Hiding your true self at work can harm your career and reduce your sense of belonging among co-workers, according to a new study led by the University of Exeter in England.
Researchers investigated commonly stigmatized traits — being lesbian, gay, bisexual, or transgender (LGBT), or having a history of poverty or mental or physical illness. They discovered that hiding such characteristics from coworkers resulted in lower self-esteem, job satisfaction, and commitment at work.
“People may choose to conceal stigmatized identities because they want to be accepted, but in fact doing so reduces feelings of belonging,” said Professor Manuela Barreto at the University of Exeter. “When someone conceals their true identity, their social interactions suffer, and this has an impact not just on the individual but also on the organisation they work for.”
The findings are based on studies conducted in the Netherlands and the U.S.
In one experiment, participants were encouraged to remember a time when they either concealed or revealed a stigmatized characteristic about themselves. In another experiment, participants were presented with fictional scenarios that either involved hiding or revealing their stigmatized identity. In both experiments, participants were asked how they would feel after hiding or revealing the stigmatized characteristic.
“Our findings suggest that openness about one’s identity is often beneficial for stigmatized individuals, the stigmatized group and their workplace,” said Barreto.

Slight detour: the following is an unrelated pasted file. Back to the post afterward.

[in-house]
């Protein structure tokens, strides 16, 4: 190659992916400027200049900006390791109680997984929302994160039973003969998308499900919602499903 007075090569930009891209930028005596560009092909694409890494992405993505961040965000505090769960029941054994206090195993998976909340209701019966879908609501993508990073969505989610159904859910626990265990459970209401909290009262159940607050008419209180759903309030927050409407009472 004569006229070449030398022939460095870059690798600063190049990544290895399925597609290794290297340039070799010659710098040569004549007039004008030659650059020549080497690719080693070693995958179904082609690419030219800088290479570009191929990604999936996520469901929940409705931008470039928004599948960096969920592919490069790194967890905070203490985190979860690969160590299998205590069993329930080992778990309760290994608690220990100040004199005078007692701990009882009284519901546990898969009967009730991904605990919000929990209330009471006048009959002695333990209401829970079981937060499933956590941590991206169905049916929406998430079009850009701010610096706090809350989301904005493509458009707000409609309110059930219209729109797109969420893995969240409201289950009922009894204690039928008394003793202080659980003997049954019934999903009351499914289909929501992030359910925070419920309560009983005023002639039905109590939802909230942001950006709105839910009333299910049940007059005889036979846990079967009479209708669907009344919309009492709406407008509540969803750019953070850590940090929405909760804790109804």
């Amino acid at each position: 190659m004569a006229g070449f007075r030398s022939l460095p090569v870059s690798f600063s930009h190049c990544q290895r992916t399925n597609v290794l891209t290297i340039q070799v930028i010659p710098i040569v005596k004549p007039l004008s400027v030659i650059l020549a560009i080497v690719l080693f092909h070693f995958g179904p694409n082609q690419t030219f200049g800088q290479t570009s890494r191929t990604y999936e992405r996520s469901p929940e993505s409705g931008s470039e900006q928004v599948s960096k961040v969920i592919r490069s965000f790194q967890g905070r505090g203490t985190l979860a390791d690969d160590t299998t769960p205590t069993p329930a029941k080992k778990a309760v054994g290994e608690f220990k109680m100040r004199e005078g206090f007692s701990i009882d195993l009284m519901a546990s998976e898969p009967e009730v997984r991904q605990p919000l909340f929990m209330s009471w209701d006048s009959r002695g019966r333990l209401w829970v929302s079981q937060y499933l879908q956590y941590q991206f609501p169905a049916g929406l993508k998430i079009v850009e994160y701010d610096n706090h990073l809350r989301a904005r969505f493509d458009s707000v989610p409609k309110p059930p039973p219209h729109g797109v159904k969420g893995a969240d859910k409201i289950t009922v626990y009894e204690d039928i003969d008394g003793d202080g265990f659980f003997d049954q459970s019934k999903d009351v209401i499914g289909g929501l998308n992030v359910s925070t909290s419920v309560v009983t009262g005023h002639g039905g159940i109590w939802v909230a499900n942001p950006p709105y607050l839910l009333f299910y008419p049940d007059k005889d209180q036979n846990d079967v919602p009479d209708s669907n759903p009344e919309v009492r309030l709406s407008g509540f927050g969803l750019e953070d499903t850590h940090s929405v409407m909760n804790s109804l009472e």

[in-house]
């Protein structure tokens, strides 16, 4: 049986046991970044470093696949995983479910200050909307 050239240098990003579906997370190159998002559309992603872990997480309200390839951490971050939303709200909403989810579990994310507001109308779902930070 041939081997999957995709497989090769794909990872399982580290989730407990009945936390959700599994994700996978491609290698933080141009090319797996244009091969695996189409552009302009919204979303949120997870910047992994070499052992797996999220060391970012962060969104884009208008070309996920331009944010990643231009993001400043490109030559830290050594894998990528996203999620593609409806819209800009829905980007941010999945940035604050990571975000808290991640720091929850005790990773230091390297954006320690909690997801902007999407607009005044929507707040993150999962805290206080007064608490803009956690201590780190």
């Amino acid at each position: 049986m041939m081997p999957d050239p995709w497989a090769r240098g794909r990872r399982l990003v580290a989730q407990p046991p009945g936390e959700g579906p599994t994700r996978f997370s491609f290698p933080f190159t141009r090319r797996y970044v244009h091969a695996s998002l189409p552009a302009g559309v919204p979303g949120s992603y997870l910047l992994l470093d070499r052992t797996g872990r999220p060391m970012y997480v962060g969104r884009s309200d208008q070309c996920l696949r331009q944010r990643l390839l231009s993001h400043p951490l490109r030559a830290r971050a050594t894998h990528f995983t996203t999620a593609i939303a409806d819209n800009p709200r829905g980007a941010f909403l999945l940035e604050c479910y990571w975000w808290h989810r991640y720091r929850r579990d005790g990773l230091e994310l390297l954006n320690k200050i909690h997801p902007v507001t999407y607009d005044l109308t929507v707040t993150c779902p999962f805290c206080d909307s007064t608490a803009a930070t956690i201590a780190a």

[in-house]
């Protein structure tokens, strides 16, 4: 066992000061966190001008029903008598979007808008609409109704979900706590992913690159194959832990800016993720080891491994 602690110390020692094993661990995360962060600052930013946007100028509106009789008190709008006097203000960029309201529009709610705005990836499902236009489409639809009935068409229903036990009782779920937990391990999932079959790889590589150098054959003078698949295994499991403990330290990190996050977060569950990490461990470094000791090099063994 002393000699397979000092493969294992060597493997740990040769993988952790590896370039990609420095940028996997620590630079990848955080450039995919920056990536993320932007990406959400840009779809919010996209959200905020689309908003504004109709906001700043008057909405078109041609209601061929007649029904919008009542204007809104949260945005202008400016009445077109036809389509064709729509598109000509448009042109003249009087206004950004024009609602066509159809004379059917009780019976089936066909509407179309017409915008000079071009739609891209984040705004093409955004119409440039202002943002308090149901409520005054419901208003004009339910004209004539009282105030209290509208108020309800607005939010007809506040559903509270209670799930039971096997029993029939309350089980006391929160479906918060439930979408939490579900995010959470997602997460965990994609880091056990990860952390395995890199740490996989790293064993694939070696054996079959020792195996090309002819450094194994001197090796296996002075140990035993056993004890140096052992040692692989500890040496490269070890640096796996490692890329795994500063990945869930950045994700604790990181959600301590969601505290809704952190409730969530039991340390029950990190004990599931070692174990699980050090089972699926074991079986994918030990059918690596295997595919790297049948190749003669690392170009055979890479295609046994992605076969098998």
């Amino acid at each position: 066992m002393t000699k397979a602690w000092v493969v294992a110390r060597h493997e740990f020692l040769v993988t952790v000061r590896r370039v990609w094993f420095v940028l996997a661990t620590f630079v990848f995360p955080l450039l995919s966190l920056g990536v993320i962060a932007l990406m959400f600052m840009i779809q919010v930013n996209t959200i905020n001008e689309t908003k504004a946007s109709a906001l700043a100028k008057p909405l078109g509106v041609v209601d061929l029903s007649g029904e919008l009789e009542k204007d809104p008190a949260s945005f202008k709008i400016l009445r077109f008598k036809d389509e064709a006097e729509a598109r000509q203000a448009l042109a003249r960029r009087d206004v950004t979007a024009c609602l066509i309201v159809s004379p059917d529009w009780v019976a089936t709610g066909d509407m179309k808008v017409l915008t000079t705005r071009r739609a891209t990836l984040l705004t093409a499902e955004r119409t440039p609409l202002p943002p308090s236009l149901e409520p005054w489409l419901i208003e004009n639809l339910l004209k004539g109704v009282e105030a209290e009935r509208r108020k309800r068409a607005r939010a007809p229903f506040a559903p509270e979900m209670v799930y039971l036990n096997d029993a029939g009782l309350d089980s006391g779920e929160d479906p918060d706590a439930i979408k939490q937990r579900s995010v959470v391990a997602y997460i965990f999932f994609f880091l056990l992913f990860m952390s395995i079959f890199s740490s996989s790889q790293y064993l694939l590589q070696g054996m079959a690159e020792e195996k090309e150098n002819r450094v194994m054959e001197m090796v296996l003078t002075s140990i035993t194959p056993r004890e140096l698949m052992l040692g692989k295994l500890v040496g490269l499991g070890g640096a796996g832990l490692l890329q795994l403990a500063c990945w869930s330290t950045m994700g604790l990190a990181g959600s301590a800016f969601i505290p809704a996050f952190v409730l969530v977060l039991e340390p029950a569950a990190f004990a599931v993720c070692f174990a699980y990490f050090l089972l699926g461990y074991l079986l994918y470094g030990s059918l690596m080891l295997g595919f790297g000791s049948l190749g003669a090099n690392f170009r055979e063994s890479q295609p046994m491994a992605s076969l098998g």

However, the researchers recognize that not everyone can be open in all contexts.
“It is clear that there are times when revealing a stigmatized identity can be very costly,” said Dr. Anna Newheiser of the University at Albany, SUNY (State University of New York). “Those effects are very real and worth avoiding in certain circumstances, but it is important to realize that there is also a cost to hiding your true self.”
The paper touches on the “hidden ramifications of prejudice,” which harm both individuals and organizations.
“What we need are environments where people don’t need to hide — inclusive environments where people don’t have to make a choice between being liked and being authentic,” said Barreto. “Workplaces that push individuals to hide their differences do not erase difference — they simply encourage masking and concealment of diversity.
“Given that identity concealment is by nature an invisible act, its social and organizational costs may also be difficult to detect, explain and correct.”
The study is published in the Journal of Social Issues.
Source: University of Exeter